What clean water means to waterfowl hunters
by Chris Jennings
Waterfowl hunters have bonded into what is now the backbone of modern-day conservation. Their unexplainable passion for chasing quarry through extreme conditions has transformed them into a motivated army of camouflage-clad conservationists. Truly "green," with a little Max-4 and a dab of Shadow Grass mixed in, Ducks Unlimited members—more than 650,000 strong have taken to the public policy playing fields during the last few farm bills and are prepared to engage in legislative battles to conserve crucial habitat. The next mission, the Clean Water Restoration Act, is an opportunity to resurrect protection for wetlands, marshes...and every little wood duck slough from South Carolina to Washington State.
"The Baucus-Klobuchar Compromise for Clean Water is a piece of legislation every waterfowl hunter, fisherman and outdoorsman or -woman needs to keep an eye on and get involved with," says Bruce Lewis, president of Ducks Unlimited. "Currently, 96 percent of the potholes in the Prairie Pothole Region are unprotected. This habitat is crucial for North America's breeding waterfowl populations."
Having the opportunity to place some kind of protection on a favorite hunting spot would be a no-brainer for almost every waterfowl hunter. People would line up to voice their opinions to a lawmaker and might even share a few choice words normally saved for the comfort of a duck blind with the individual who proposed that their hunting spot not be protected from pollution and development. The Clean Water Restoration Act offers the opportunity to place protection on many hunters' favorite spots. This might be these hunters' last chance to protect that slough that comes alive right at dusk with teal, mallards and wigeon as they jostle for position and pour in for their nightly roost.
"Ducks Unlimited understands that we have a unique membership that wants to be involved in our conservation efforts on a daily basis," says Lewis. "The CWRA is an opportunity for the Minnesota diver hunter, the Arkansas green-timber hunter and sea-duck hunters on the coasts to voice their opinions together. Modern-day sportsmen have a strong voice, if they all can come together."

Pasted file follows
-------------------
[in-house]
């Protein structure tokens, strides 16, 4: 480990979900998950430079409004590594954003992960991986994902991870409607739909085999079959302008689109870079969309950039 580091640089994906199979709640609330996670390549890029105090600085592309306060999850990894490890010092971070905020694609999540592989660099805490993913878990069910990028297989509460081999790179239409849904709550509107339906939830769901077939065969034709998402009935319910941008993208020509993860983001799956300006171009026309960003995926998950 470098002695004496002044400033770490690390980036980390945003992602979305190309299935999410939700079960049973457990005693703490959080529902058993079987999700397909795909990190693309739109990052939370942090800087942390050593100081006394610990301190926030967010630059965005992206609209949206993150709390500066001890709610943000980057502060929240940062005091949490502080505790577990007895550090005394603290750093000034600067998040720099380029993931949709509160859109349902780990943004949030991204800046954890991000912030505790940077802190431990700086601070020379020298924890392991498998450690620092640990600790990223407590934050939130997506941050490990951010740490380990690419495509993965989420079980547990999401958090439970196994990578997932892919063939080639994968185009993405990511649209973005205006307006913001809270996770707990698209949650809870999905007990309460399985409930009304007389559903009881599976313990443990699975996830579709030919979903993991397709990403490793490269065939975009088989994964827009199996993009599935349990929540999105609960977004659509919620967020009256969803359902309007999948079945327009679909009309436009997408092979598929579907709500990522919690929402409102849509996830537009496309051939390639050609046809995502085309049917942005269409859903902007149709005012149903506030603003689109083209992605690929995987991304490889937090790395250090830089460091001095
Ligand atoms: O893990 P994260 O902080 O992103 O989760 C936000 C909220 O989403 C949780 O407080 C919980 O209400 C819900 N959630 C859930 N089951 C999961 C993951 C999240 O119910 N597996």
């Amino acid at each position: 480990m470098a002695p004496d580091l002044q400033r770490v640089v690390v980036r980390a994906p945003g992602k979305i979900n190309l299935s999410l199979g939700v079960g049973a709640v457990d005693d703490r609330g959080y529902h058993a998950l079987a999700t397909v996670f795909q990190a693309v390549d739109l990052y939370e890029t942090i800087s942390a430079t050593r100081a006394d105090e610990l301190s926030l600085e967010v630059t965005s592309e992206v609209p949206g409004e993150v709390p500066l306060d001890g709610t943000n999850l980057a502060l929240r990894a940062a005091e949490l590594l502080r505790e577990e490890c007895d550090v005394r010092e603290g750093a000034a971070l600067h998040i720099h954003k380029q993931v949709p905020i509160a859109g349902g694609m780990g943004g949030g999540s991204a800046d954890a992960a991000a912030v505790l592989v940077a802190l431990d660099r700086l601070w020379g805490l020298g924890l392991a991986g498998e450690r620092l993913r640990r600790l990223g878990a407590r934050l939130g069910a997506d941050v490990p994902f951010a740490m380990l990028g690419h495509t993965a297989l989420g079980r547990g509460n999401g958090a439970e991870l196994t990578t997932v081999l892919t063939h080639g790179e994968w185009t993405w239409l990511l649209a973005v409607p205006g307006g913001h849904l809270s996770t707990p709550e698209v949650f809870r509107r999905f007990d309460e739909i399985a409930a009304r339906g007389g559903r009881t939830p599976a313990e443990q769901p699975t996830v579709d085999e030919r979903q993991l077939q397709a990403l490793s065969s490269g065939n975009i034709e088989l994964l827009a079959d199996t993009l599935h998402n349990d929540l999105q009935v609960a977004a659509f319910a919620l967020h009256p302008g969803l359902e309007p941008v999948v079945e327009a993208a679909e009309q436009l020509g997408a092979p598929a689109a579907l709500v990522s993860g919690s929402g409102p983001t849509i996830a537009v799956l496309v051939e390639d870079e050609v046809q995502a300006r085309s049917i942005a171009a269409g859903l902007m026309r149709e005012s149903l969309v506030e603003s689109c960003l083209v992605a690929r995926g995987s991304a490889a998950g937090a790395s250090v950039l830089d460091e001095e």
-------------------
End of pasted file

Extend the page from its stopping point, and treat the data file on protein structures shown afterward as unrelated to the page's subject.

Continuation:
Working as a team—as in every single waterfowl hunter in the country stating his or her opinion as one voice—the group can make a difference in wetlands conservation right now. Ducks Unlimited has created a Clean Water Action Center committed to providing waterfowl enthusiasts and hunters with the tools to make a difference in the future of waterfowl populations and hunting.
In a recent news release, the U.S. Fish and Wildlife Service noted that waterfowl hunters alone contributed more than $2.3 billion to the economy in 2006. Waterfowl hunters have proven financially that their passion affects everyone. Taking action offers them the chance to roll up their sleeves and join Ducks Unlimited, the only waterfowl-oriented conservation organization that has a voice in Washington, D.C.—the public policy arena where legislative decisions can directly affect how a day in the field is spent.
"Ducks Unlimited is working every day to put more habitat on the ground and to put more birds in the air," explains Don Young, DU's executive vice president. "That's how we have become the world's leader in wetland and associated habitat conservation. CWRA is only one of many opportunities to come along where waterfowl hunters can make a difference, and DU is ready to help them do just that—make a difference."